Los Angeles Times columnist Hector Tobar profiles Connie Gordon, a 64-year-old retired LAPD cop. Gordon knows the Los Angeles Police Department as both an insider and an outsider. Tobar writes, "I went to South L.A. to talk to him because he has a surplus of something often lacking in the debate over police reform: perspective." Gordon makes a point of carefully observing his former police colleagues. He says, "There's a lot of good, enforcement-minded guys out here," he said. "A few of the guys get out of their cars and they'll have a conversation. But some don't even try to relate."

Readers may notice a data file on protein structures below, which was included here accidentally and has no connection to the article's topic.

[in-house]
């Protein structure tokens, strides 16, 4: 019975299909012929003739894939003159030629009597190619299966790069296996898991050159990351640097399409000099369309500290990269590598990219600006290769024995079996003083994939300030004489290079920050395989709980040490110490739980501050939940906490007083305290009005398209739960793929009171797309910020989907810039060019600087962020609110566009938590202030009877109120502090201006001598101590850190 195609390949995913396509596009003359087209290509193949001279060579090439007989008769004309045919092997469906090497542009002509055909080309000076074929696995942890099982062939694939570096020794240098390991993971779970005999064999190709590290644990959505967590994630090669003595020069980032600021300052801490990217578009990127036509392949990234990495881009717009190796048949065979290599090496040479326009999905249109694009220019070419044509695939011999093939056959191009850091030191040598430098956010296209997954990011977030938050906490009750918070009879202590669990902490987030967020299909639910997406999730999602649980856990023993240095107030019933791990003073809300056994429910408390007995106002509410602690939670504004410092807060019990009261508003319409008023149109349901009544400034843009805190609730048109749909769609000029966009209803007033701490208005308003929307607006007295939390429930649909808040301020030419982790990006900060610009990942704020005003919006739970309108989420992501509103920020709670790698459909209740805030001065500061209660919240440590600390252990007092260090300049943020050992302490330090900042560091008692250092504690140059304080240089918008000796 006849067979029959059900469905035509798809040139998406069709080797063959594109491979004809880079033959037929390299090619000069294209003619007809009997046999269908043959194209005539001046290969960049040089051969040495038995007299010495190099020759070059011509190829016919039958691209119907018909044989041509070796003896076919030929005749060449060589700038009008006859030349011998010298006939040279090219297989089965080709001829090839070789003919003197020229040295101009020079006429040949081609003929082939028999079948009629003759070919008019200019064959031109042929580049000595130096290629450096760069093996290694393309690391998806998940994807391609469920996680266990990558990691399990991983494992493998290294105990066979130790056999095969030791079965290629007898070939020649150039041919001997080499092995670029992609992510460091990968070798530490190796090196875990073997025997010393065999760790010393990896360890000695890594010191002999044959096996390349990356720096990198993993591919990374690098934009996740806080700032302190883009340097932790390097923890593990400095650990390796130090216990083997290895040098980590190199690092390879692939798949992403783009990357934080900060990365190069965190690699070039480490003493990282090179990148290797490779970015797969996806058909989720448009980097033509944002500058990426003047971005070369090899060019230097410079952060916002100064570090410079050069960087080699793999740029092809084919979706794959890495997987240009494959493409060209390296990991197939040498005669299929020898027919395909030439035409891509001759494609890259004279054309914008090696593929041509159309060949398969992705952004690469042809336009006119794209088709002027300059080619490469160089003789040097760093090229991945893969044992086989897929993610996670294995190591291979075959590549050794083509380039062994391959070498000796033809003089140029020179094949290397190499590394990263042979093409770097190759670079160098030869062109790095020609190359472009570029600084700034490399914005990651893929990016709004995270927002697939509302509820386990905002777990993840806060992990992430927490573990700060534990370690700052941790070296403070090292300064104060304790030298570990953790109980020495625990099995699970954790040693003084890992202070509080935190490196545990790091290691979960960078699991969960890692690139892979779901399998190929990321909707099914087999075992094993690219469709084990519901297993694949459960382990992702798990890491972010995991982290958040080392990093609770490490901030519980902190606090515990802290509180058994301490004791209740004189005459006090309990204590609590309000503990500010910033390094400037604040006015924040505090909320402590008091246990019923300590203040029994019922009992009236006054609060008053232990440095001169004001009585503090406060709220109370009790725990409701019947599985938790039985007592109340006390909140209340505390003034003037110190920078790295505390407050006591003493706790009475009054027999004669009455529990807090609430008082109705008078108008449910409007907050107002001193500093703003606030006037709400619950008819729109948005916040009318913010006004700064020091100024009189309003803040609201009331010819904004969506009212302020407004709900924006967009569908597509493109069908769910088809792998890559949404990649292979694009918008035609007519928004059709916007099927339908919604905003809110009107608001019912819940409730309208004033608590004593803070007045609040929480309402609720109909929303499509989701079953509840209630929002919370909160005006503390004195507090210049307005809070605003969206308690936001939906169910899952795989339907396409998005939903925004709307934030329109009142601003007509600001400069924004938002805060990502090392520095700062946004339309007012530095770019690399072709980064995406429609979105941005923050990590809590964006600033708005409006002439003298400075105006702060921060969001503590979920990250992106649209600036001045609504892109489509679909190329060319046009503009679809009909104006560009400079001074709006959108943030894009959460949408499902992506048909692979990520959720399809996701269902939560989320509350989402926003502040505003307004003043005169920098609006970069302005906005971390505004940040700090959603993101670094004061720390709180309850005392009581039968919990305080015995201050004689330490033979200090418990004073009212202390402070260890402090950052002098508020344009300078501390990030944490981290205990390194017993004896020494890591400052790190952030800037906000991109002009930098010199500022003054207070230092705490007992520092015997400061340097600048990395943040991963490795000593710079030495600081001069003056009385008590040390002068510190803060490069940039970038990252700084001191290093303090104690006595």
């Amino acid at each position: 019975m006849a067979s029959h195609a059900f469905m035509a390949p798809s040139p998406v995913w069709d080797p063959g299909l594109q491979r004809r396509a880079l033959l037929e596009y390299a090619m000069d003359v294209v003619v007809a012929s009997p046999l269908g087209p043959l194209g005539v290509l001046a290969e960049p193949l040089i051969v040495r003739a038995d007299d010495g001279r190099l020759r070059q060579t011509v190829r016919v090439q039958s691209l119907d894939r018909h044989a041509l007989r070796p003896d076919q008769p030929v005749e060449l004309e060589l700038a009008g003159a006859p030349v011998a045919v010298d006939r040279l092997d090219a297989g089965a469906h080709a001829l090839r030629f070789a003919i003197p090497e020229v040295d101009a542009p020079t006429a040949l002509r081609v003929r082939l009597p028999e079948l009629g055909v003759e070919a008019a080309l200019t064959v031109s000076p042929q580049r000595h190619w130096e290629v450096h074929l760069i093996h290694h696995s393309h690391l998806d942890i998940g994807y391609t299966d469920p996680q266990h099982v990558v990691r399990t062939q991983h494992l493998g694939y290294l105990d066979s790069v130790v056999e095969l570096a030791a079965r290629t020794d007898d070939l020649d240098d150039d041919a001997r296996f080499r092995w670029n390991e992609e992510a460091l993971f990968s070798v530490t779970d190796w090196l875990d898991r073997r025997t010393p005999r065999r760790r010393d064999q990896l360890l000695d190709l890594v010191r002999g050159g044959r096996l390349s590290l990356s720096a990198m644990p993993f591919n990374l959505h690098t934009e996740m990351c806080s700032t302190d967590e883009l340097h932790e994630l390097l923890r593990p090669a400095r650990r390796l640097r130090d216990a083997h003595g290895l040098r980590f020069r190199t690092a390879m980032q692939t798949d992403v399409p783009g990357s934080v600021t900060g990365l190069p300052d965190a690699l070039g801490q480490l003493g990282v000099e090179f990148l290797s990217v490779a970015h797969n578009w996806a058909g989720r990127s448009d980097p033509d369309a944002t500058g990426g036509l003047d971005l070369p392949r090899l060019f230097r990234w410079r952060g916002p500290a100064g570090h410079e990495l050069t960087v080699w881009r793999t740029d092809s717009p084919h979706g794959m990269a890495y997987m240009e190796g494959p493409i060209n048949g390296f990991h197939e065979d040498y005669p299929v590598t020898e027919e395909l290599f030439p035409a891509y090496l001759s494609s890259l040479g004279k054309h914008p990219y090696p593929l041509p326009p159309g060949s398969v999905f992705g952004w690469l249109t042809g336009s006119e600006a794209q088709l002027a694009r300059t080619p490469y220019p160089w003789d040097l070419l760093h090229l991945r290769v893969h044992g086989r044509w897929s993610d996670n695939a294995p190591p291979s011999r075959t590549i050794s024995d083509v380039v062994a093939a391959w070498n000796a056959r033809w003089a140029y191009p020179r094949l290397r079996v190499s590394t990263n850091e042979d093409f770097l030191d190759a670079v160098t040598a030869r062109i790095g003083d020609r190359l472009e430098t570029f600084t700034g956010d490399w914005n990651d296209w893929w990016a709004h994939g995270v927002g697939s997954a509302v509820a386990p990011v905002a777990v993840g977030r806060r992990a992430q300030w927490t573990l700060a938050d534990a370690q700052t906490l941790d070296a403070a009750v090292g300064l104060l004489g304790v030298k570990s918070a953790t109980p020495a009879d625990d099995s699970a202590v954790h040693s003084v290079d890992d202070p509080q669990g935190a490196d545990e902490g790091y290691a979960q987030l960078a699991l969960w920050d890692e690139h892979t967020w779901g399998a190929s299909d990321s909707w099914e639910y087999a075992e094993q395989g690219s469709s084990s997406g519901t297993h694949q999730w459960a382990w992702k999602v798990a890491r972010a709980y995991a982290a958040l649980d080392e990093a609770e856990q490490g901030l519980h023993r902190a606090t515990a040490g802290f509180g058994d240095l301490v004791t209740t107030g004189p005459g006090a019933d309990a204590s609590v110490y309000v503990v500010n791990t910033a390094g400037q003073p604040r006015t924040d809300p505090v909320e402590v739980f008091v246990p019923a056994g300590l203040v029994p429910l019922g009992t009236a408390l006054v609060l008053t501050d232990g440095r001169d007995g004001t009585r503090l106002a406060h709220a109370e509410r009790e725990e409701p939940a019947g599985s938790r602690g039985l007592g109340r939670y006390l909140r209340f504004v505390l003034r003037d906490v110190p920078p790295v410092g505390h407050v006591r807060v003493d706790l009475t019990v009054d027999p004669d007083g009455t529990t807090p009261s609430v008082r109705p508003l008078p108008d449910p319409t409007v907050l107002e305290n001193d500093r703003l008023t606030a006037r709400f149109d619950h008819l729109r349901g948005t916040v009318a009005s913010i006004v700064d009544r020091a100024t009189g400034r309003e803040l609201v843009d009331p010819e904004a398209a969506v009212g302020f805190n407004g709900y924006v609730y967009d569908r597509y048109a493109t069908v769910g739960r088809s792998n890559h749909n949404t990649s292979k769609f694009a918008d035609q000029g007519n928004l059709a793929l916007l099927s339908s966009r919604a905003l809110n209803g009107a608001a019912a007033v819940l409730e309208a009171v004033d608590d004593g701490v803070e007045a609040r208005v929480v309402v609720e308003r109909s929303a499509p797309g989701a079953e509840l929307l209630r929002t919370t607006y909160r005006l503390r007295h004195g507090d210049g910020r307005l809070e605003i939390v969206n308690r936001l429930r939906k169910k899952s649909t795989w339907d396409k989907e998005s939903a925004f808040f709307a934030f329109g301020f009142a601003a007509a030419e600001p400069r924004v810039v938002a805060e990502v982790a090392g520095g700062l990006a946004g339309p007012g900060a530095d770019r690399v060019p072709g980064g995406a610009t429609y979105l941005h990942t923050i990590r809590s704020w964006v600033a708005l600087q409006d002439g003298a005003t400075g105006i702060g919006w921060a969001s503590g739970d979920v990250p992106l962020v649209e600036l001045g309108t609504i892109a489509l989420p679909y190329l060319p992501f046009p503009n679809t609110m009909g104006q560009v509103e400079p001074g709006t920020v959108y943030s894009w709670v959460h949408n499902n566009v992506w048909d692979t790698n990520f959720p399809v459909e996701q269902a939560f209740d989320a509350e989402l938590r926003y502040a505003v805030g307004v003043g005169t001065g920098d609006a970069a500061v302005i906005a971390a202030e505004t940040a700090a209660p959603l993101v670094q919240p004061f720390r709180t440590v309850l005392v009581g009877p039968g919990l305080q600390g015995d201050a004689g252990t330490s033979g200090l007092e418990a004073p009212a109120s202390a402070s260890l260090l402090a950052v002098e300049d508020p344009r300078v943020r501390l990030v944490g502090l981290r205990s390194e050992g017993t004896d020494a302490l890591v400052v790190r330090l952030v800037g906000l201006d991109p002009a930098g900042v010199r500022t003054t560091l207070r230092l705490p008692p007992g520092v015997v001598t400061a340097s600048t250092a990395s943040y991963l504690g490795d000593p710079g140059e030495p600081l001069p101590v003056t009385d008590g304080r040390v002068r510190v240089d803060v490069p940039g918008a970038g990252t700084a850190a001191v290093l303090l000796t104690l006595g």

Tobar writes of Gordon, "He grew up in South L.A. when it seethed and burned in the 1960s and many of his neighbors saw police as the enemy. Then he spent his LAPD career arresting bad guys in a wide variety of assignments, including downtown, the Westside, narcotics and vice. Now he's a civilian again. Not long ago, he was standing at the tailgate of his SUV talking to some homeless guys — which apparently qualified as a suspicious act to an LAPD officer cruising past. The officer demanded that Gordon and his friends place their hands on their heads. Gordon felt the officer's attitude was 'caustic' and refused."